Conservatives and liberals each advocate for the policies that preserve the communities they hold sacred. For example, for the conservative, there is no inherent injustice in income inequality. After all, there are rich communities and poor communities; if I’m rich, the poor are beyond my immediate community, and so beyond immediate concern. For the liberal, however, income inequality demands action, because it betrays the obligations of our national community. In this view, taxation is not simply an imposition by government authority; it is a communal demarcation of how one must spend their money if they are to earn it our national - that is, communal - economy. Thus, the fiscal liberal is offended by the fiscal conservative’s small-government policies, shocked at his opponent’s lack of “communal values”. But at the same time, the social conservative sees the latest Supreme Court decision as a symptom of the disintegration of society. To his vision of society, it is.  

It’s too early to say which of these models of community will win out. But while it far from dominates our political landscape, the language of a national community has been creeping into our jurisprudence for quite some time. Not in the much reviled Roe v. Wade; that decision, based as it is on the “right to privacy,” fits nicely within the conservative framework that divorces government from community. The decision that I’m thinking of is Brown v. Board of Ed., the case that struck down “separate but equal.” In that case, the Supreme Court appealed to the intangible effects of segregation, which made separate but equal “inherently unequal.” In order to explain why these intangible effects should matter to the American public, Chief Justice Warren referred to the fact that all Americans belong to a national community. “To separate [black schoolchildren],” he wrote, “from others of similar age and qualifications generates a feeling of inferiority as to their status in the community (my emphasis) that may affect their hearts and minds in a way unlikely ever to be undone.” I don’t know if Justice Warren was aware of the revolutionary character of his thinking, but those words no doubt left many Southerners puzzled. “What community, Justice Warren?” To a conservative view of community, in which the government is ever external to communal bonds, Warren’s argument must have seemed nonsensical.

Its interesting to note that at least some Opinion writers have taken up the mantra of national community. In recent months, NYT columnist David Brooks has made the “American community” his personal crusade.  His April piece, “How Covenants Make Us,” claims that America’s traditional social fabric, based as it is on racial, cultural and religious homogeneity, is on its way out. “The question,” Brooks says, “is how to how to reweave the social fabric in the face of” this reality. He writes, in  terms not dissimilar to the liberal approach to politics, that the new social fabric must lie in a sense of community that crosses ethnic, racial, and economic divides. To Brooks, this sense of community is the real meaning behind the word “patriotism.” As he says:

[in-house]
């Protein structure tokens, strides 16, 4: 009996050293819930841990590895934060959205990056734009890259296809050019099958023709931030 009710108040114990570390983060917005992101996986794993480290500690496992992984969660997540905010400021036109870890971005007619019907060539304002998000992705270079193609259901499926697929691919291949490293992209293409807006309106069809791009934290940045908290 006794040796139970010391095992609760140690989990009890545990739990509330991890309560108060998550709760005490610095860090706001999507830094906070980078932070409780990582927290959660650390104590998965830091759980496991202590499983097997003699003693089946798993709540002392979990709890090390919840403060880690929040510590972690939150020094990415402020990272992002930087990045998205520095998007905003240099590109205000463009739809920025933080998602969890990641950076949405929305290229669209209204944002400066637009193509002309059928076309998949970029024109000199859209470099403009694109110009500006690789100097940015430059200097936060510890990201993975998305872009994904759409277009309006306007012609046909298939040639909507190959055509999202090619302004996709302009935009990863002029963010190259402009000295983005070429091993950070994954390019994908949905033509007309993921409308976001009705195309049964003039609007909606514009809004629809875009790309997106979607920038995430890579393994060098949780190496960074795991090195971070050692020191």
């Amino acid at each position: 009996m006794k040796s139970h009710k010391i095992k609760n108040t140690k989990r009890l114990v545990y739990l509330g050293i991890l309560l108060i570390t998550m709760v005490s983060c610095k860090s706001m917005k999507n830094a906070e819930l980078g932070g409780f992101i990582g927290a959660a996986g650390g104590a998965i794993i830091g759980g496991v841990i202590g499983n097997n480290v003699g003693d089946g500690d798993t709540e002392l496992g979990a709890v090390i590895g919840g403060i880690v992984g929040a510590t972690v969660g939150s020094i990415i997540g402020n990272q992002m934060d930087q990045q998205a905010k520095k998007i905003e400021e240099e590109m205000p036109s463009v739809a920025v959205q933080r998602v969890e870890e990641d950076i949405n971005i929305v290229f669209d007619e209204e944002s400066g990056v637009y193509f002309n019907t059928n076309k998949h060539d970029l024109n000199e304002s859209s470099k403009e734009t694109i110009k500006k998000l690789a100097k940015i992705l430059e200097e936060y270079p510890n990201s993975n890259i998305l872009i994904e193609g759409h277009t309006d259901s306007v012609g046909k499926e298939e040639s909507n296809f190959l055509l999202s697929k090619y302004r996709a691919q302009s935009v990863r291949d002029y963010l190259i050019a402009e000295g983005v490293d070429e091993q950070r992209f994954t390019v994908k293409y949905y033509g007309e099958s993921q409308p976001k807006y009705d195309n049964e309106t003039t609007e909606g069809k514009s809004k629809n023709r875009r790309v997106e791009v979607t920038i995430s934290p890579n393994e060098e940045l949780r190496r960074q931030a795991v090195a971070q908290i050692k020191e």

“Senator Cory Booker nicely defined patriotism by contrasting it with mere tolerance. Tolerance, he said, means, ‘I’m going to stomach your right to be different, but if you disappear off the face of the earth I’m no worse off.’ Patriotism, on the other hand, means ‘love of country, which necessitates love of each other…[it] recognizes that you have worth and dignity and [that] I need you. You are part of my whole, part of the promise of this country.’”

Tolerance is the counterpart to American individualism; in order to live my private life, I must be willing to accommodate your right to do the same. But as Brooks notes, tolerance does not breed obligation. It gives me no reason to pay taxes. It takes community - “patriotism” - to do that. As election day draws near, America seems to be seriously considering its bases of community. It will be interesting to see what the people decide.

This article was written in association with the YU Political Science Journal. Submissions to the journal can be sent to